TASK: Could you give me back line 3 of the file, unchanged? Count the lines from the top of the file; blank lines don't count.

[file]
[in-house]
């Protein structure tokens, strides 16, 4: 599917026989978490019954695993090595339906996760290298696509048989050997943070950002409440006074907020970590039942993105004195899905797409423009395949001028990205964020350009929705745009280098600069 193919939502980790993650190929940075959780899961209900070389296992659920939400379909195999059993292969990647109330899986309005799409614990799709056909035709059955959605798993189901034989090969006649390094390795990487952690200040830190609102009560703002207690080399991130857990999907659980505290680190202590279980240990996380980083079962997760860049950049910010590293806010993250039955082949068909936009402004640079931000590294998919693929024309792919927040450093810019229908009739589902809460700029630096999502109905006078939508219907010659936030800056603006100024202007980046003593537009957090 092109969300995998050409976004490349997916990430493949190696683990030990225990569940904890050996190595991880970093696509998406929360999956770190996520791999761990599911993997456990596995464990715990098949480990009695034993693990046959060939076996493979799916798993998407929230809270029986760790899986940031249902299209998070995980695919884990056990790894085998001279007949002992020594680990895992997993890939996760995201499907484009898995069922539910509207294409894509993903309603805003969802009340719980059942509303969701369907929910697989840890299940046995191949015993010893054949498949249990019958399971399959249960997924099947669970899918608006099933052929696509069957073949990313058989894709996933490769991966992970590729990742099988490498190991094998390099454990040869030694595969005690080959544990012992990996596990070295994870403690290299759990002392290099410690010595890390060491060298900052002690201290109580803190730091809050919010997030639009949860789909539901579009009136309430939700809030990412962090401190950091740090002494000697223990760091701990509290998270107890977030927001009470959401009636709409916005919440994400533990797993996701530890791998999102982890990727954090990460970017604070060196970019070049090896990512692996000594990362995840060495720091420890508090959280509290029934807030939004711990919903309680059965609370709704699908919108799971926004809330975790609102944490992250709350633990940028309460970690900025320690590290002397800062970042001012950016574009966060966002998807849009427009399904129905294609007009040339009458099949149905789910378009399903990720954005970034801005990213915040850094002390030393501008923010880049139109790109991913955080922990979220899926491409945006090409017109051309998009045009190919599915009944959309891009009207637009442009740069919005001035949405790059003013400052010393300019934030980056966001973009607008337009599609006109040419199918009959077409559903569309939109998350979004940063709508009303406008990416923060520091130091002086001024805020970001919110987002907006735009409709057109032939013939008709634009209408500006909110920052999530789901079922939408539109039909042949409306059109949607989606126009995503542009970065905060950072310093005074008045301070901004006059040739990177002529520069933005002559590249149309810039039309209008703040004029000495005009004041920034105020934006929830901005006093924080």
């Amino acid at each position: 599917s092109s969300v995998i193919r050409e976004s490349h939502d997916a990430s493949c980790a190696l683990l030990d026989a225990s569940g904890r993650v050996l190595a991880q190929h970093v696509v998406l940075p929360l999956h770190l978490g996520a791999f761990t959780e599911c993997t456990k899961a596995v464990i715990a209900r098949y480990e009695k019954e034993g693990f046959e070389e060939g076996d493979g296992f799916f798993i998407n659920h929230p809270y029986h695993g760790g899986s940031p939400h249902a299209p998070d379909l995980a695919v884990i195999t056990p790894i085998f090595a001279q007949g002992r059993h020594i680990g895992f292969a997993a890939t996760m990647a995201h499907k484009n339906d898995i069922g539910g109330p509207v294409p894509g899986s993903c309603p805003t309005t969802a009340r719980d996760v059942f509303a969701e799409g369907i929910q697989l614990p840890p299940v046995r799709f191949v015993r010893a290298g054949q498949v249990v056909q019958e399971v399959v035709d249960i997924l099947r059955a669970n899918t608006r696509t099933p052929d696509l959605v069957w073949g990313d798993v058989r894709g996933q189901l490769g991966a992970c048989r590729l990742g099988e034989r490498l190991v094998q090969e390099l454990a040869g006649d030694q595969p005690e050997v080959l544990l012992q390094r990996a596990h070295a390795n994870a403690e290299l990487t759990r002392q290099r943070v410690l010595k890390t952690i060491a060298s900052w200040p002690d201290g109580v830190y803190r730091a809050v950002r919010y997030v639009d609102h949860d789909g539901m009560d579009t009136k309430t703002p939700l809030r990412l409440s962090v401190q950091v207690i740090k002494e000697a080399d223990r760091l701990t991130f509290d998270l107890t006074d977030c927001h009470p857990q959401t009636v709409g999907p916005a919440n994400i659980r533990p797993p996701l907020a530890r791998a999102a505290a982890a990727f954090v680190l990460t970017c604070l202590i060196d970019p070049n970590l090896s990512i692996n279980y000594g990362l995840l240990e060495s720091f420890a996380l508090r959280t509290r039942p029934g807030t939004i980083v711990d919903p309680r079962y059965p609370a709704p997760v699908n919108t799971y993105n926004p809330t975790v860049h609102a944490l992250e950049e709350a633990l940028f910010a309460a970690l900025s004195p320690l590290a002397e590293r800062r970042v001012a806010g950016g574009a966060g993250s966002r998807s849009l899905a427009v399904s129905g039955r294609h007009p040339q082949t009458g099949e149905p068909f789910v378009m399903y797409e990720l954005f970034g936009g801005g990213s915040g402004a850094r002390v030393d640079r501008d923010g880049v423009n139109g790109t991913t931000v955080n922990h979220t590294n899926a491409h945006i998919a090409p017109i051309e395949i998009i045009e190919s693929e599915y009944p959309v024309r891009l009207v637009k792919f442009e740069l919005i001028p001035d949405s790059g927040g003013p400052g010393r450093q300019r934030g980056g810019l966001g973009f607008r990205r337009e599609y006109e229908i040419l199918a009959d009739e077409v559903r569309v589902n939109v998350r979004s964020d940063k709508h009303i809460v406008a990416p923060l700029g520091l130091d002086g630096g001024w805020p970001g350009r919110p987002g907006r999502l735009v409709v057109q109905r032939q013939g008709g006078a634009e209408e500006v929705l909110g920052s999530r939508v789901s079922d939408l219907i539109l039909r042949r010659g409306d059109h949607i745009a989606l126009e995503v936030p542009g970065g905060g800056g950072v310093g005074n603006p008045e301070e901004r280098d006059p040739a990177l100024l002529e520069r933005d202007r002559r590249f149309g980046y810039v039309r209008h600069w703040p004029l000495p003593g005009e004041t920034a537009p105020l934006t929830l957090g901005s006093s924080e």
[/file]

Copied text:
């Amino acid at each position: 599917s092109s969300v995998i193919r050409e976004s490349h939502d997916a990430s493949c980790a190696l683990l030990d026989a225990s569940g904890r993650v050996l190595a991880q190929h970093v696509v998406l940075p929360l999956h770190l978490g996520a791999f761990t959780e599911c993997t456990k899961a596995v464990i715990a209900r098949y480990e009695k019954e034993g693990f046959e070389e060939g076996d493979g296992f799916f798993i998407n659920h929230p809270y029986h695993g760790g899986s940031p939400h249902a299209p998070d379909l995980a695919v884990i195999t056990p790894i085998f090595a001279q007949g002992r059993h020594i680990g895992f292969a997993a890939t996760m990647a995201h499907k484009n339906d898995i069922g539910g109330p509207v294409p894509g899986s993903c309603p805003t309005t969802a009340r719980d996760v059942f509303a969701e799409g369907i929910q697989l614990p840890p299940v046995r799709f191949v015993r010893a290298g054949q498949v249990v056909q019958e399971v399959v035709d249960i997924l099947r059955a669970n899918t608006r696509t099933p052929d696509l959605v069957w073949g990313d798993v058989r894709g996933q189901l490769g991966a992970c048989r590729l990742g099988e034989r490498l190991v094998q090969e390099l454990a040869g006649d030694q595969p005690e050997v080959l544990l012992q390094r990996a596990h070295a390795n994870a403690e290299l990487t759990r002392q290099r943070v410690l010595k890390t952690i060491a060298s900052w200040p002690d201290g109580v830190y803190r730091a809050v950002r919010y997030v639009d609102h949860d789909g539901m009560d579009t009136k309430t703002p939700l809030r990412l409440s962090v401190q950091v207690i740090k002494e000697a080399d223990r760091l701990t991130f509290d998270l107890t006074d977030c927001h009470p857990q959401t009636v709409g999907p916005a919440n994400i659980r533990p797993p996701l907020a530890r791998a999102a505290a982890a990727f954090v680190l990460t970017c604070l202590i060196d970019p070049n970590l090896s990512i692996n279980y000594g990362l995840l240990e060495s720091f420890a996380l508090r959280t509290r039942p029934g807030t939004i980083v711990d919903p309680r079962y059965p609370a709704p997760v699908n919108t799971y993105n926004p809330t975790v860049h609102a944490l992250e950049e709350a633990l940028f910010a309460a970690l900025s004195p320690l590290a002397e590293r800062r970042v001012a806010g950016g574009a966060g993250s966002r998807s849009l899905a427009v399904s129905g039955r294609h007009p040339q082949t009458g099949e149905p068909f789910v378009m399903y797409e990720l954005f970034g936009g801005g990213s915040g402004a850094r002390v030393d640079r501008d923010g880049v423009n139109g790109t991913t931000v955080n922990h979220t590294n899926a491409h945006i998919a090409p017109i051309e395949i998009i045009e190919s693929e599915y009944p959309v024309r891009l009207v637009k792919f442009e740069l919005i001028p001035d949405s790059g927040g003013p400052g010393r450093q300019r934030g980056g810019l966001g973009f607008r990205r337009e599609y006109e229908i040419l199918a009959d009739e077409v559903r569309v589902n939109v998350r979004s964020d940063k709508h009303i809460v406008a990416p923060l700029g520091l130091d002086g630096g001024w805020p970001g350009r919110p987002g907006r999502l735009v409709v057109q109905r032939q013939g008709g006078a634009e209408e500006v929705l909110g920052s999530r939508v789901s079922d939408l219907i539109l039909r042949r010659g409306d059109h949607i745009a989606l126009e995503v936030p542009g970065g905060g800056g950072v310093g005074n603006p008045e301070e901004r280098d006059p040739a990177l100024l002529e520069r933005d202007r002559r590249f149309g980046y810039v039309r209008h600069w703040p004029l000495p003593g005009e004041t920034a537009p105020l934006t929830l957090g901005s006093s924080e």